Ethical consumers are throughout the world, there are a lot of similarities between them. Euromonitor International hosted a global survey about ethical consumerism and has found factors that contribute to living ethically. 70% of respondents live in emerging markets. 71% of respondents have a graduate degree and are parents of children under 17. Lastly, 65% of respondents have an income over USD $88,000. These responses give a clear picture as to who these ethical consumers are.
Education and parental status broadly impact ethical consumption
The market for ethical and environmental formulations is promising; however, awareness and preference varies considerably with educational level. College and university graduates displayed the highest consciousness regarding important environmental considerations. Consumers with children under 17 also show a measurably higher interest in behaviour protecting the environment compared to non-parents. This suggests that greater consumer education is required to help people appreciate scientific claims and the health benefits of certain eco-friendly credentials, in order to engage with a wider consumer base.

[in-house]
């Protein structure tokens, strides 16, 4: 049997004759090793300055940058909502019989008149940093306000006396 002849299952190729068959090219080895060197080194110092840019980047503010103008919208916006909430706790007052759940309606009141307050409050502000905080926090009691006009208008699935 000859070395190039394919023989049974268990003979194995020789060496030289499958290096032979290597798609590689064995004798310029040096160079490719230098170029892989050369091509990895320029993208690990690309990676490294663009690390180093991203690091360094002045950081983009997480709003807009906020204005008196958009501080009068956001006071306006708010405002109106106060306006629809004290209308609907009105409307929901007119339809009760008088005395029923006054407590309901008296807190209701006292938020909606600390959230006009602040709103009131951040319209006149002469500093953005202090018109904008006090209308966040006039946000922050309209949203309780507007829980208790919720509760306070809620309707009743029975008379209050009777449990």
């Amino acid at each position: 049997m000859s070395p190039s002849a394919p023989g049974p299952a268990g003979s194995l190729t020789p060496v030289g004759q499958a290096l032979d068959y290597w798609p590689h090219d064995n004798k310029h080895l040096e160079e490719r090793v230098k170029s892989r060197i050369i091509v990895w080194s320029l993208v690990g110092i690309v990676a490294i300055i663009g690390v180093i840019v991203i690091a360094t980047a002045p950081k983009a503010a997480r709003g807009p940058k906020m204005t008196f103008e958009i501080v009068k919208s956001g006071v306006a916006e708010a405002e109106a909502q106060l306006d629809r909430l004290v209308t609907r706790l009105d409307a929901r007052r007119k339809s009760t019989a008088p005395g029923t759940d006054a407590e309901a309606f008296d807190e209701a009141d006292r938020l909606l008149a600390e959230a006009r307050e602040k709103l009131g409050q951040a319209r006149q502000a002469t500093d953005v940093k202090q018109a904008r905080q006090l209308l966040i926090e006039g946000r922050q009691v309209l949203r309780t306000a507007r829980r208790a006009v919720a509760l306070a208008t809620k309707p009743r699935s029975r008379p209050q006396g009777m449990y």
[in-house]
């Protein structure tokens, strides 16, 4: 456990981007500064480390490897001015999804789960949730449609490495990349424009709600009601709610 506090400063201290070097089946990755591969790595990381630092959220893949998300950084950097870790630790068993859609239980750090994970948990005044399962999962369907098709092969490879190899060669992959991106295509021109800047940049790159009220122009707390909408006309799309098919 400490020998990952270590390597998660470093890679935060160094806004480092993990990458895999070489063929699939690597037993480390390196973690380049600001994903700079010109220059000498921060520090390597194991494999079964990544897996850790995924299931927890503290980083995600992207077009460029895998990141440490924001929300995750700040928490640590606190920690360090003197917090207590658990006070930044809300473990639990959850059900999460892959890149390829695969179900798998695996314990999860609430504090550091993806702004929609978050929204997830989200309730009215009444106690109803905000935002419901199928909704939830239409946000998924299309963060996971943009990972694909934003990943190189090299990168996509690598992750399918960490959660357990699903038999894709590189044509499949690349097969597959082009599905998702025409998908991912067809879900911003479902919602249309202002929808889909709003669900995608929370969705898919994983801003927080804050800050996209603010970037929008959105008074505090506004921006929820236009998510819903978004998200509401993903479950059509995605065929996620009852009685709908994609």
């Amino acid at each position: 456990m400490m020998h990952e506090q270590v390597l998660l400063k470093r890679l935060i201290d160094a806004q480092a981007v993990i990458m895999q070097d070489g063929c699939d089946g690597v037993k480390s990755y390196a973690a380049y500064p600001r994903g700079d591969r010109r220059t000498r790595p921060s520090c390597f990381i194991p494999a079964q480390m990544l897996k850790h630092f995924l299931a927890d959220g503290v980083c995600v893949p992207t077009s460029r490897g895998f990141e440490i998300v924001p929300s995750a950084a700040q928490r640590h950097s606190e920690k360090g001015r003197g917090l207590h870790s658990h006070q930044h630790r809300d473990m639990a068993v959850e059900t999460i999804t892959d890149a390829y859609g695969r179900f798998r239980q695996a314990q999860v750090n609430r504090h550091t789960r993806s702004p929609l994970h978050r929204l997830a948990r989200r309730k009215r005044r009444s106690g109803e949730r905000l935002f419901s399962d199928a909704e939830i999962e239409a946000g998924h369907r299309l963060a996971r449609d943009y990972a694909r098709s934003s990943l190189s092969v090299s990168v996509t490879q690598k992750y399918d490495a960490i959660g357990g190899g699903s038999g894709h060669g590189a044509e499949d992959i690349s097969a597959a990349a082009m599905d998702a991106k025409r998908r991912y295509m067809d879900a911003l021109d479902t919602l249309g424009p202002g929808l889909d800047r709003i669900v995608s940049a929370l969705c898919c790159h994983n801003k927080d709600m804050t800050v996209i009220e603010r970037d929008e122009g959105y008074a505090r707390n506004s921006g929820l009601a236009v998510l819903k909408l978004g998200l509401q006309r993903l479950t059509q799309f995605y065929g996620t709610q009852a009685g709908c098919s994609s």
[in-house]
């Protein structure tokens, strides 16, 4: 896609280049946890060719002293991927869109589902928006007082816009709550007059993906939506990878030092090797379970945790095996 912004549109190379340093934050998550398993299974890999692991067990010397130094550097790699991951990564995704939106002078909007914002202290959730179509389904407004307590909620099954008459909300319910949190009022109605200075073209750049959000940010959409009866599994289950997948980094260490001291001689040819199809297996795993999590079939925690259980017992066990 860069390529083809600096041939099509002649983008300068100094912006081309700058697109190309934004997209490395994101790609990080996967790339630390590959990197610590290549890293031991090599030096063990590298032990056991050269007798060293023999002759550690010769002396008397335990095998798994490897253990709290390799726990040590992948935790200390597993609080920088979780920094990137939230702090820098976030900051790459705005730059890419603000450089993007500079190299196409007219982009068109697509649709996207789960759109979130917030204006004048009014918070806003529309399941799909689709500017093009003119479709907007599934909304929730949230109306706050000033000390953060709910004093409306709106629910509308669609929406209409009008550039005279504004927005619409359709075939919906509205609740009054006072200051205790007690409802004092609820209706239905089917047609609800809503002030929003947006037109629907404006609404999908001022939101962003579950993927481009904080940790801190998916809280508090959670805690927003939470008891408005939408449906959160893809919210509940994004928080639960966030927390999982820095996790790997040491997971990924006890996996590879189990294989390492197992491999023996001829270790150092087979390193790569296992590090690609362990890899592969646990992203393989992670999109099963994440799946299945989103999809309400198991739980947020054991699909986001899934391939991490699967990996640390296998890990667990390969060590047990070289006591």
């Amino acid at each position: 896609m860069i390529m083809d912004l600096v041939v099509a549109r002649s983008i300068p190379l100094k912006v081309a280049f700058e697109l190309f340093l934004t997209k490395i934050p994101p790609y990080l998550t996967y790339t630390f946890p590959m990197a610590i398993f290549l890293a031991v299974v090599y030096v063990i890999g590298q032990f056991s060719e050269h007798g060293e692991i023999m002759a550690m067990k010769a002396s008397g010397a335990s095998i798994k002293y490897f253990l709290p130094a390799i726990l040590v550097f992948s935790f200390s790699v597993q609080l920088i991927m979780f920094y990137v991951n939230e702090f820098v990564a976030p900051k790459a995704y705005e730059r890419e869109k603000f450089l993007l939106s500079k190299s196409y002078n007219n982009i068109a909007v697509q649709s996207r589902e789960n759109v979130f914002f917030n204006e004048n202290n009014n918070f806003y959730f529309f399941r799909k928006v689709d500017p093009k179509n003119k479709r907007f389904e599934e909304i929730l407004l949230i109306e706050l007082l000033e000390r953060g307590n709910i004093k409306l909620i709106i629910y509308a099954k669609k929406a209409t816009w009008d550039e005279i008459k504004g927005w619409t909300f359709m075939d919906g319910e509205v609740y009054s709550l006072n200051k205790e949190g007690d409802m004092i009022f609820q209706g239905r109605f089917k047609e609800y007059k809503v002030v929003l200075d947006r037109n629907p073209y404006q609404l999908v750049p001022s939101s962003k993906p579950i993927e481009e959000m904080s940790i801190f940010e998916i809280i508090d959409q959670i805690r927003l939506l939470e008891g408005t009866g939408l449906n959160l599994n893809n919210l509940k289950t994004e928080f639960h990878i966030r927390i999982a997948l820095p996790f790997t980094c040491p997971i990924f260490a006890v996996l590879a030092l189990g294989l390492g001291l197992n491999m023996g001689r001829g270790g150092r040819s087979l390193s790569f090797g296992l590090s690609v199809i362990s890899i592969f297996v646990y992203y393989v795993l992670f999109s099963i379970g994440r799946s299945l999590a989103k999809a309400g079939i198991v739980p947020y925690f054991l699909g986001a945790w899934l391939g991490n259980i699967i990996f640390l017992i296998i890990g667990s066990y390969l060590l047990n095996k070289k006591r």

Consumers’ ethical values mirrored in their shopping attitudes
Although a significant majority of consumers, globally 65%, agrees with the statement to try to make a positive impact on the environment through everyday actions, a much smaller proportion follows through with actual purchase of eco- or ethically conscious products. However, the pattern of shopping behaviour is mirroring the more environmentally conscious mind-set in emerging markets versus developed economies.
Understanding what motivates consumers to make ethical purchasing decisions and how to communicate environmental positioning effectively is a key strategic priority for companies. The fact that eco/ethical claims rank high in emerging markets consumers’ list of shopping preferences indicates that lower spending power does not dent people’s desire to minimise their impact on the environment.
Living ethically sparks interest at later age in developed markets
Source: Euromonitor International
Globally, consumers’ interest in living ethically peaks after the age of 30, in line with the height of their careers and earning potential. However, in developed markets there is stronger engagement with environmental values among the over 60s consumer base. Product ranges with strong eco-ethical claims in Western Europe and North America can tap into the most interested green consumer base by aligning their offerings closely with the concerns and desires of senior consumers, with higher spending power on fmcg goods. One of the reasons for the lower awareness of ethical features in fmcg products in developed markets compared to emerging is the high penetration of iconic, mainstream products and brands, such as Nivea, Nestlé or Nike, and a strong trust among consumers in their quality and functionality.